At PlanEasy we call these types of expenses “infrequent expenses”. Unlike your regular monthly bills, infrequent expenses are not regular and are much less predictable. It’s hard to predict both the size and timing of infrequent expenses but they are still expenses that we need to prepare for.

If you own a depreciating asset like a home or vehicle then you can be guaranteed to have some large expenses in the future. To prepare for these expenses you need to set aside a certain amount of money each month, otherwise you’ll feel a nasty cash flow pinch in the future, or in a worst-case scenario, end up in debt. For those with a large home and 1-2 vehicles, setting aside $500 to $1,000+ per month is a pretty common goal. How much are you setting aside for infrequent expenses? Is it enough?

To manage these infrequent expenses, we can use a “fund” or “funds”. A fund is a small pot of money that you contribute to regularly. It’s set aside in a high-interest savings account and waits there ready to help when these types of expenses occur. We don’t like to think of this as savings, and its not an emergency fund, this is future spending that just hasn’t quite happened yet.

read more

Owen Winkelmolen

Fee-for-service financial planner and founder of PlanEasy.ca

“Welcome to the PlanEasy blog! We make personal finance easy.

Thanks for visiting.”

– Owen

New blog posts weekly!

Tax planning, benefit optimization, budgeting, family planning, retirement planning and more...

TFSA or RRSP? Which One Is Best For You?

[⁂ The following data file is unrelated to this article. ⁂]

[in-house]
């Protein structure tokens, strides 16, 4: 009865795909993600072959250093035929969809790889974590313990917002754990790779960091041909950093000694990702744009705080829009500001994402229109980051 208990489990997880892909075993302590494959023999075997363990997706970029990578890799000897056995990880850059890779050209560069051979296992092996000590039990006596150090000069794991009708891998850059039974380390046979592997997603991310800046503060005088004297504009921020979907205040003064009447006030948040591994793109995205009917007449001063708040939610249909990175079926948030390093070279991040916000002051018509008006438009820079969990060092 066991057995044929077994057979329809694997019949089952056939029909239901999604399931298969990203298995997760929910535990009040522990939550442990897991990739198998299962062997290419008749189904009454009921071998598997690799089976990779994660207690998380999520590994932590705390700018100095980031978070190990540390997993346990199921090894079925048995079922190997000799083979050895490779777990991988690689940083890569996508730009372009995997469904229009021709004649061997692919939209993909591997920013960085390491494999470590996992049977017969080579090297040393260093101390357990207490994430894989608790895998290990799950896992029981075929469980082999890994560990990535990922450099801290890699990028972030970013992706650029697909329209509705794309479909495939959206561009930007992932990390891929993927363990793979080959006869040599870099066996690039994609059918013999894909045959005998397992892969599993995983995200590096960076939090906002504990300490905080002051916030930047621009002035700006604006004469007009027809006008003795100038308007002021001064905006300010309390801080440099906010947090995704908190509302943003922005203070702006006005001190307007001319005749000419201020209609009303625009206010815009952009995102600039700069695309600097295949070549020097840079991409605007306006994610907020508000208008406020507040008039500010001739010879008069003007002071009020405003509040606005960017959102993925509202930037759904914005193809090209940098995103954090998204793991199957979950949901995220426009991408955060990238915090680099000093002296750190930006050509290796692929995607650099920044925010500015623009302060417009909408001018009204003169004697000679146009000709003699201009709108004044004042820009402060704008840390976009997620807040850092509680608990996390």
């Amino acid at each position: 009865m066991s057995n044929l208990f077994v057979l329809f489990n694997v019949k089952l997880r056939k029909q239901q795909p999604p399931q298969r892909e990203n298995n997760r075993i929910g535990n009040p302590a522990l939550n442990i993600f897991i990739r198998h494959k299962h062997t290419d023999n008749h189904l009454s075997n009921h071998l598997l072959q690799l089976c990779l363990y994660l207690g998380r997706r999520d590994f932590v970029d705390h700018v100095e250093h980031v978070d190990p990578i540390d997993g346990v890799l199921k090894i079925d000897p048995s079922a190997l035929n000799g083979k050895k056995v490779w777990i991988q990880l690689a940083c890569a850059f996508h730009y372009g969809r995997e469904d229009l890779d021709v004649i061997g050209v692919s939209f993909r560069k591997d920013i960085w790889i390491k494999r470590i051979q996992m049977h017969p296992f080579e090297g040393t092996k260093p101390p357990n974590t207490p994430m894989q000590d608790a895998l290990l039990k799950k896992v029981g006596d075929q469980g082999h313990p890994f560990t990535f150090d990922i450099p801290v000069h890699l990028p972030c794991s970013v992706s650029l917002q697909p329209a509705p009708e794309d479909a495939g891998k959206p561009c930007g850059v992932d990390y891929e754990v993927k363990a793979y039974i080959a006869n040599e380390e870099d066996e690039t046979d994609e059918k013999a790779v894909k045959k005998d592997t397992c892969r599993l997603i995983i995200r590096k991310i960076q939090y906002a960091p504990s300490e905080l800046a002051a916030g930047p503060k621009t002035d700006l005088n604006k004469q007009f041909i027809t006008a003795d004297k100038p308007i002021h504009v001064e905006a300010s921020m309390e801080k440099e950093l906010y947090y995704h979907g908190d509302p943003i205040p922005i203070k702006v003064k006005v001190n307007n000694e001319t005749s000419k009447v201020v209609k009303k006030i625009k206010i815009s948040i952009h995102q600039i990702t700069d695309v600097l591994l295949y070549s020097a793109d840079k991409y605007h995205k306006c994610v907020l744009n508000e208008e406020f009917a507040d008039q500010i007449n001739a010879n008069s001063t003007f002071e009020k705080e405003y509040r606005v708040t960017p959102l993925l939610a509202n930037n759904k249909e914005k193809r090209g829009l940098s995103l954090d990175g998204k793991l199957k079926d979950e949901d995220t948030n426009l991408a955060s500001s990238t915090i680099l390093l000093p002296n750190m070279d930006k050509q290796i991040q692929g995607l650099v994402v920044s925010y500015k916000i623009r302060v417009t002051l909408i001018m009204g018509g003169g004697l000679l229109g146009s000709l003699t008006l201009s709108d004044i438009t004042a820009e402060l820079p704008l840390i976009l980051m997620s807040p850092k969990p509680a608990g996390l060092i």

TFSA or RRSP? Which One Is Best For You?

Both the Tax-Free Savings Account (TFSA) and the Registered Retirement Savings Plan (RRSP) are tax-sheltered accounts offered to Canadians by the government as a way to help save and invest without the drag of income tax on annual returns.

Although both are great ways to help grow your money, it can be difficult to decide which one is best for you.

Often one type of account is better for an individual than the other. In most cases we would prefer to maximize one of these accounts before moving on to the next.

Which account we choose, TFSA or RRSP, will depend on a number of factors. These factors may change over time. It’s reasonable to assume that a new grad entering the work force would be better suited to maximizing their TFSA first but as their income grows they may prefer to start focusing on their RRSP instead.

This decision between TFSA or RRSP often involves looking at your marginal effective tax rate today and your marginal effective tax rate in the future. You marginal effective tax rate is your income tax rate PLUS the claw back rate you experience from government benefits.

Making the right decision between TFSA or RRSP can help save $100,000’s over time.

It can mean paying thousands LESS in income tax and it can mean qualifying for thousands MORE in government benefits (like the Canada Child Benefit (CCB) or the Guaranteed Income Supplement (GIS) or one of dozens of other government benefits that are available).